Close this search box.
MJD Solicitors

Set-off In Adjudication

Home » Set-off In Adjudication

It is well known that if a responding party wishes to raise a cross-claim by way of a defence to a claim, a withholding notice is almost always required: see VHE Construction Plc v RBSTB Trust Co Ltd [2000] BLR 187. This can be contrasted to the situation where there is a simple defence where, for example, it may be argued that payment is not due because the work was not carried out in accordance with the contract and therefore the sum due is to be abated. Where there is a simple defence or abatement no withholding notice is required to be served.

A question that still however arises is the extent to which a defence to an adjudication can include a cross claim or counterclaim, something that was considered by Mr Justice Coulson in the recent case of Letchworth Roofing Company v Sterling Building Company. In this case Sterling challenged the enforcement of an adjudicators decision on grounds that included the adjudicator failing to deal with a particular dispute that was referred to him resulting in a breach of natural justice. More specifically Sterling argued that in reaching his decision the adjudicator failed to deduct the value of the cross claim from that ordered as due. The adjudicator did not deduct the value of the cross claim for the simple reason that the withholding notice was invalid as it did not state the amount to be withheld, it did not give grounds for the withholding and it was outside the prescribed timeframe. The adjudicator described this latter failure as “an absolute factor to invalidate the withholding notice”.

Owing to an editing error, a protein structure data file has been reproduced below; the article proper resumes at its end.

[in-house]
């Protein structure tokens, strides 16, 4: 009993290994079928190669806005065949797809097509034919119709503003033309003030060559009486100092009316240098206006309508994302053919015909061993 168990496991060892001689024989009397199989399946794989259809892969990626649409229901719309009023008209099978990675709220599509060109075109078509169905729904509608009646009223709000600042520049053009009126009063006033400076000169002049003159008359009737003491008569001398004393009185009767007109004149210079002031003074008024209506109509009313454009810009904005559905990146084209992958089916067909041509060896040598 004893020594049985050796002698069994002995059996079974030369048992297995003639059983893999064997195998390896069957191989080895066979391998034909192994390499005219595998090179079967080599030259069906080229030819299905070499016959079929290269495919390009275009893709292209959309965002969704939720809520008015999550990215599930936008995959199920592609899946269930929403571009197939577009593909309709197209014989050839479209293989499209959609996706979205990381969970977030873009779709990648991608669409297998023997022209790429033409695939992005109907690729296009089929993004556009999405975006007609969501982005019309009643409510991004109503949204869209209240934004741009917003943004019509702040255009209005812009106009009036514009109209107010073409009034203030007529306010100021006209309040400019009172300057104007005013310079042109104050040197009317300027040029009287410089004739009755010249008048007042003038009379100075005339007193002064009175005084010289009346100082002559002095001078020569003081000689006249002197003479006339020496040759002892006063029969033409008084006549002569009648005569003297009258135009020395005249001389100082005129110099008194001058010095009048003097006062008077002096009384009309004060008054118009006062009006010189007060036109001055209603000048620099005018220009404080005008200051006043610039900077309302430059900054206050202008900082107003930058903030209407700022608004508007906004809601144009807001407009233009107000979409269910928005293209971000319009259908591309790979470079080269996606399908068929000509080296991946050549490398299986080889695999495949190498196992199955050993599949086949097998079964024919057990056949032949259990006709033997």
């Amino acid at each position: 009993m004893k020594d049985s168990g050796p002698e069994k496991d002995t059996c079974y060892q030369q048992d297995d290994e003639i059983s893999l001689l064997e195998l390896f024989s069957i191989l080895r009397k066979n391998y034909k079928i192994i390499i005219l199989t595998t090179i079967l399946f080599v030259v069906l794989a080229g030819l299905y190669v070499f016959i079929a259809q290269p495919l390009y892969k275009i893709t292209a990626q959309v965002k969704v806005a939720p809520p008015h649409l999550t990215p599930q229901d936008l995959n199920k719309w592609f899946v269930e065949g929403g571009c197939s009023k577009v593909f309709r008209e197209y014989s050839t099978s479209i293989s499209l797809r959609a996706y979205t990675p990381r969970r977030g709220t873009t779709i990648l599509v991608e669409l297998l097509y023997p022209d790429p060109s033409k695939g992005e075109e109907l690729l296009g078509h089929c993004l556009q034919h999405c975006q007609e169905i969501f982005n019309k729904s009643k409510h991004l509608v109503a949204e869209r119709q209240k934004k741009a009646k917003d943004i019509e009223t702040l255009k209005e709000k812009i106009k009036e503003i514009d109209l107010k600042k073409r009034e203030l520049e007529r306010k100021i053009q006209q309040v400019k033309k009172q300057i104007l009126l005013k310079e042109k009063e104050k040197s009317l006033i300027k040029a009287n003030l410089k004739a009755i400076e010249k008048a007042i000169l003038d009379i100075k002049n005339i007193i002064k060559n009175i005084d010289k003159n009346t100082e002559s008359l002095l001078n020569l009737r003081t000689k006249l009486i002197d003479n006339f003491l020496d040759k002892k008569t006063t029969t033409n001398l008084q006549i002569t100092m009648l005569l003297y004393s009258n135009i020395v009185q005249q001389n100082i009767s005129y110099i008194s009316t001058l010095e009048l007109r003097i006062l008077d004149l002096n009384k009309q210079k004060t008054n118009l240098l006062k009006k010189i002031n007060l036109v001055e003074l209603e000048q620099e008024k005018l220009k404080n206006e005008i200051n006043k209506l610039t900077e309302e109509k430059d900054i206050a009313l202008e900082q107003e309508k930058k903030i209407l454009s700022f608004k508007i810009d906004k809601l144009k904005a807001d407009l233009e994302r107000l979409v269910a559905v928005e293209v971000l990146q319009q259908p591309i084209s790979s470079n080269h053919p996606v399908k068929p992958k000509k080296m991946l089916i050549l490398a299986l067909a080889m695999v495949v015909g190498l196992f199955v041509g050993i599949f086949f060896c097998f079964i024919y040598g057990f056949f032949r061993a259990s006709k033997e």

Within his judgement Mr Justice Coulson provided clear guidance on when a cross claim may be raised in an Adjudication:-

“In my judgment, the general position is clear. An adjudicator has to decide whether or not a withholding notice is required to permit a cross claim to be raised as a defence, and if so, whether or not there has been a valid notice. If he concludes that no notice was required, or that a notice was required and that there was a valid notice, then he must take the cross-claim into account in arriving at his decision. If he concludes that a notice was required, and that either there was no notice or that the notice that has been served was invalid for any reason, then he is not entitled to take the cross-claim into account when reaching his conclusion;”

The position is therefore very clear. If a party wishes to raise a cross claim within an adjudication he will only be able to do so if there has been the prior service of a valid withholding notice. If no such notice has been served then the adjudication will need to be defended on other grounds and a new claim commenced against the Claimant after the issuance of a valid withholding notice.



MJD Solicitors | Matthew Dillon

Matthew Dillon

Send Us A Message

More Posts

Payment Notices

Employer Payment Notices in Construction Contracts Payment Notices are required to notify the sum to be paid under the Construction Contract The Housing Grants Construction